Homemade: Dumplings and stir-fried chives with eggs

Dumpling-making wasn’t big in my family when I was growing up, but I’ve done it enough times with friends to know that it’s an awesome way to connect over good, home-cooked food. Everyone can make and cook a dumpling, whether Korean or Chinese style, whether boiling, frying, or some combination of the two. The basic filling ingredients: ground pork, chives, water chestnuts, mushrooms if you’re in the mood, ginger, garlic, soy sauce and rice vinegar to taste. We used circular gyoza wrappers but if you’re hardcore or have some more time, you can easily make your own dumpling skins. No doubt they’re tastier, but we must make do sometimes. N and I opted for the boil-fry method, which I had never tried before, with ambivalent results — I think we didn’t coat the pan with enough oil and added too much water, so that the dumpling skins were overcooked and stuck together and to the bottom of the pan.

Gyoza style dumpling

Continue eating…


The dumpling doldrums (not)

L came over on Saturday night to make some dumplings. My family is not into making dumplings from scratch, so it is always a treat to do so with friends. L was disappointed at how they turned out (very wine-y), since her parents are expert dumpling makers and they have regular family dumpling-making sessions. We made enough to have about 30 each but ended up only eating about 10 (granted we also filled up on grapes, edamame, brie and toast, as we were making the dumpling filling). I was indifferent to the dumplings themselves, which had to endure enough scorn from L as it was. It was fun times though, relaxing and catching up. We watched Mad Men until late, an impromptu sleepover made golden by some satisfying leftover pizza brought home by one of my awesome roommates. Ah, this weekend just really hit the spot.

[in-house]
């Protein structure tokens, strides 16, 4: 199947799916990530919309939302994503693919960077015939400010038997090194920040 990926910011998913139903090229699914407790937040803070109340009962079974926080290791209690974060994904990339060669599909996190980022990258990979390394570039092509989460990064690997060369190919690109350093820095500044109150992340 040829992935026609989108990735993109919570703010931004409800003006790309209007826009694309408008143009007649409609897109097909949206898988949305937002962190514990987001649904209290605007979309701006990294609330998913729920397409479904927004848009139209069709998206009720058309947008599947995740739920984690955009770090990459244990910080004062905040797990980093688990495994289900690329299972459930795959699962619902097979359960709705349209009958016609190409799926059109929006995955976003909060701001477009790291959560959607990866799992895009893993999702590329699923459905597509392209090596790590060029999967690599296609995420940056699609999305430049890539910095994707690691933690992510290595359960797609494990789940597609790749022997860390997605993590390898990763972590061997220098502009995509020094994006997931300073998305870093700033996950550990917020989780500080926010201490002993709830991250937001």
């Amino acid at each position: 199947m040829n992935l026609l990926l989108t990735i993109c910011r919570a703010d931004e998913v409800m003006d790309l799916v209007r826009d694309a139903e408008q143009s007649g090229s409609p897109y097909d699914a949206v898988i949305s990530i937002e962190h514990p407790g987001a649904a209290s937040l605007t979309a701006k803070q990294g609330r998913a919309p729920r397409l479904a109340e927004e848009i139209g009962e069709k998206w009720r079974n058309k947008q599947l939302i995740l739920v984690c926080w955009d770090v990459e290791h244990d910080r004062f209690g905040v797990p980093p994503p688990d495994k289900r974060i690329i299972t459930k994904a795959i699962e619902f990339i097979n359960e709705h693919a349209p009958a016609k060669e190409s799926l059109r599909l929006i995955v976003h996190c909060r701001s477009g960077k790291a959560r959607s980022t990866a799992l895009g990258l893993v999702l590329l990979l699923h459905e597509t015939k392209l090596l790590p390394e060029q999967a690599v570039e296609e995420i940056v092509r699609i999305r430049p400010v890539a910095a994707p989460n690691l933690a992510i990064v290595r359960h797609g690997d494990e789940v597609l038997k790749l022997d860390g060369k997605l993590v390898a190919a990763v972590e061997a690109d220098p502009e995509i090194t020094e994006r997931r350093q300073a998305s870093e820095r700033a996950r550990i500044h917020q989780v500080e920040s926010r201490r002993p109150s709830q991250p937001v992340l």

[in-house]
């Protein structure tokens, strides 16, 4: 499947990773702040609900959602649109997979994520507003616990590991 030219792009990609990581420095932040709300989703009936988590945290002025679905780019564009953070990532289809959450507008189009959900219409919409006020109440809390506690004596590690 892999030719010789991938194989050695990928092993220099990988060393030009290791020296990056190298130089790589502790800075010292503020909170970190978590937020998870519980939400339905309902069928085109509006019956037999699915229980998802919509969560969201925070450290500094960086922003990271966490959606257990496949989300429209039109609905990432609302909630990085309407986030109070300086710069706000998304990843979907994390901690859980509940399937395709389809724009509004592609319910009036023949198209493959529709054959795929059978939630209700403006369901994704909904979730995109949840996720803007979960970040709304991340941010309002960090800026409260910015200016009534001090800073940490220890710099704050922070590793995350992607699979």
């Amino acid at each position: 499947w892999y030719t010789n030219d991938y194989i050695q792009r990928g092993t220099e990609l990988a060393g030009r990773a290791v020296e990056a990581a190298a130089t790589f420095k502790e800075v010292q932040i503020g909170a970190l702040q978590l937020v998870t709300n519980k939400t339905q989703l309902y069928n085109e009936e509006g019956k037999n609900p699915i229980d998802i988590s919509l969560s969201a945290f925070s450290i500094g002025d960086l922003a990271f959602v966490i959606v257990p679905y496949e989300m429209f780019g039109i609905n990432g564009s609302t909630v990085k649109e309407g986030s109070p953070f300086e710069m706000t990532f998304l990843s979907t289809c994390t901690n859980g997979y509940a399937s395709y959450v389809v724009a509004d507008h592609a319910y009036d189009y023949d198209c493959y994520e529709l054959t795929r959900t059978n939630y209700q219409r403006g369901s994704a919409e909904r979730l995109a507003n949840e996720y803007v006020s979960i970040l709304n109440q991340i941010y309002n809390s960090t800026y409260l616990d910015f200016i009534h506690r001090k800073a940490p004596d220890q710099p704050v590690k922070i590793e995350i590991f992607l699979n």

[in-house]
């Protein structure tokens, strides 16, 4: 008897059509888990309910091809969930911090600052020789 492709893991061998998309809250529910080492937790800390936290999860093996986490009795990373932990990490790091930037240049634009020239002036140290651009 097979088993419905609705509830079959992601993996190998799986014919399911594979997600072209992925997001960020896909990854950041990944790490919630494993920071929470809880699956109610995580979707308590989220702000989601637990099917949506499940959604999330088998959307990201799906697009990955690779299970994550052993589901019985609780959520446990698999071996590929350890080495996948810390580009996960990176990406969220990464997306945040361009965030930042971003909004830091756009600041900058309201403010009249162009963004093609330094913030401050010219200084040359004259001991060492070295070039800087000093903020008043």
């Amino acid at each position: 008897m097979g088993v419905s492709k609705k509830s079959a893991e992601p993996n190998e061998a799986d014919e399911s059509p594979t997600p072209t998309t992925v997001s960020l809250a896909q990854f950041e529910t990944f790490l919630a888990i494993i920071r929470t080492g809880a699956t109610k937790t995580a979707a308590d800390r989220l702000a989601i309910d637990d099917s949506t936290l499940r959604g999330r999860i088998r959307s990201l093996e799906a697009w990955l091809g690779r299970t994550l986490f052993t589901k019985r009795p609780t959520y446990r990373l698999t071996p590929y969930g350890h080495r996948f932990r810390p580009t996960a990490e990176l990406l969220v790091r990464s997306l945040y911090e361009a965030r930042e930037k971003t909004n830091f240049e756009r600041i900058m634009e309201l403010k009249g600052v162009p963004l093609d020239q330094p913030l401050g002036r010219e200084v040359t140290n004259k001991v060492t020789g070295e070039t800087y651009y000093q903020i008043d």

The Liu dumpling style. So cute — that is how they roll.



Dinner for one: dumplings and edamame

A couple weeks ago I had lunch at my friend J’s, a simple repast of Chinese dumplings and dumpling broth.  But these frozen dumplings were fantastic, and I found out J still eats the same brand of dumplings that he ate growing up.  I have not yet met an Asian parent that does not know a good dumpling.  I despaired, thinking I would only be able to find them in Chinatown or H-Mart or some other Asian grocery store that I don’t have easy access to.  So you can imagine my excitement when I actually noticed these dumplings tonight at one the small, overpriced, neighborhood markets that I frequent out of mere convenience.  These dumplings come in a nondescript clear bag with a plain white label that says Chinese Brand [type of filling] Dumplings.  I probably paid twice the amount I would have in an Asian store but it was worth it.  These plump dough-boys are thick and juicy, definitely in the top tier of frozen dumplings I have consumed over the years.  The store did not have the classic pork and leek dumplings so I got the pork and shrimp.  The skins hold up well to a vigorous boiling bath, becoming pliant as they cook but still firm and chewy.  Along with some edamame and dumpling soup, and a good Olympics schedule on TV, my tummy stayed warm and happy on this cold snowy night.